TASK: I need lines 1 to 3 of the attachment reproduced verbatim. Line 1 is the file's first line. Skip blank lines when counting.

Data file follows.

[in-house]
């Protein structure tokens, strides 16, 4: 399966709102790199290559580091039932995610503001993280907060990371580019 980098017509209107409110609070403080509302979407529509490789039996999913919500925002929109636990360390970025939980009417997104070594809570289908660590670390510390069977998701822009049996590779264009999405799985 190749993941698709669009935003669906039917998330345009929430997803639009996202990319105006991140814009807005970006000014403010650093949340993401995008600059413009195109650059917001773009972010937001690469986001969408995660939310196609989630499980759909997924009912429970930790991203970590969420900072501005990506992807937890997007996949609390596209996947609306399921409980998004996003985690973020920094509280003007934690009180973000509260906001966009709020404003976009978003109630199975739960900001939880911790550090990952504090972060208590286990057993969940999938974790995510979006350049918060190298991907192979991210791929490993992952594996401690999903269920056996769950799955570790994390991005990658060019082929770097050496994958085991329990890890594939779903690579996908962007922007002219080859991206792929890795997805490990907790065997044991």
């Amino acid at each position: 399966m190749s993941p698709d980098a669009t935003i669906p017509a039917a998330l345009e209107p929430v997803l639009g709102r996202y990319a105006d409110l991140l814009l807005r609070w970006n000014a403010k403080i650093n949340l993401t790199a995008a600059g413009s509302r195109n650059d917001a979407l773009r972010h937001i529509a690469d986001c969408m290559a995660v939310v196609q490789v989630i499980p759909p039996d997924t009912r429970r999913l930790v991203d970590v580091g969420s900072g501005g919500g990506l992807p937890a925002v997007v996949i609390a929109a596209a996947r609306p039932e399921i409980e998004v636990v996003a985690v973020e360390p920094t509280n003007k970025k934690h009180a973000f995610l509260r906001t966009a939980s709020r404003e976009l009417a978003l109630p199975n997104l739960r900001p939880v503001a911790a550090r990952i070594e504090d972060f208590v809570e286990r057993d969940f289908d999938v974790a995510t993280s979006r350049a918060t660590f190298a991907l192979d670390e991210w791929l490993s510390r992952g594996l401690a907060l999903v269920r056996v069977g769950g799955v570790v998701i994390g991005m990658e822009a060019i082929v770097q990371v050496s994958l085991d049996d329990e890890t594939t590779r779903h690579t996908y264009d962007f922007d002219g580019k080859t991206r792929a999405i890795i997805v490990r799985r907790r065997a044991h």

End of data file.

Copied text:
[in-house]
């Protein structure tokens, strides 16, 4: 399966709102790199290559580091039932995610503001993280907060990371580019 980098017509209107409110609070403080509302979407529509490789039996999913919500925002929109636990360390970025939980009417997104070594809570289908660590670390510390069977998701822009049996590779264009999405799985 190749993941698709669009935003669906039917998330345009929430997803639009996202990319105006991140814009807005970006000014403010650093949340993401995008600059413009195109650059917001773009972010937001690469986001969408995660939310196609989630499980759909997924009912429970930790991203970590969420900072501005990506992807937890997007996949609390596209996947609306399921409980998004996003985690973020920094509280003007934690009180973000509260906001966009709020404003976009978003109630199975739960900001939880911790550090990952504090972060208590286990057993969940999938974790995510979006350049918060190298991907192979991210791929490993992952594996401690999903269920056996769950799955570790994390991005990658060019082929770097050496994958085991329990890890594939779903690579996908962007922007002219080859991206792929890795997805490990907790065997044991």
């Amino acid at each position: 399966m190749s993941p698709d980098a669009t935003i669906p017509a039917a998330l345009e209107p929430v997803l639009g709102r996202y990319a105006d409110l991140l814009l807005r609070w970006n000014a403010k403080i650093n949340l993401t790199a995008a600059g413009s509302r195109n650059d917001a979407l773009r972010h937001i529509a690469d986001c969408m290559a995660v939310v196609q490789v989630i499980p759909p039996d997924t009912r429970r999913l930790v991203d970590v580091g969420s900072g501005g919500g990506l992807p937890a925002v997007v996949i609390a929109a596209a996947r609306p039932e399921i409980e998004v636990v996003a985690v973020e360390p920094t509280n003007k970025k934690h009180a973000f995610l509260r906001t966009a939980s709020r404003e976009l009417a978003l109630p199975n997104l739960r900001p939880v503001a911790a550090r990952i070594e504090d972060f208590v809570e286990r057993d969940f289908d999938v974790a995510t993280s979006r350049a918060t660590f190298a991907l192979d670390e991210w791929l490993s510390r992952g594996l401690a907060l999903v269920r056996v069977g769950g799955v570790v998701i994390g991005m990658e822009a060019i082929v770097q990371v050496s994958l085991d049996d329990e890890t594939t590779r779903h690579t996908y264009d962007f922007d002219g580019k080859t991206r792929a999405i890795i997805v490990r799985r907790r065997a044991h």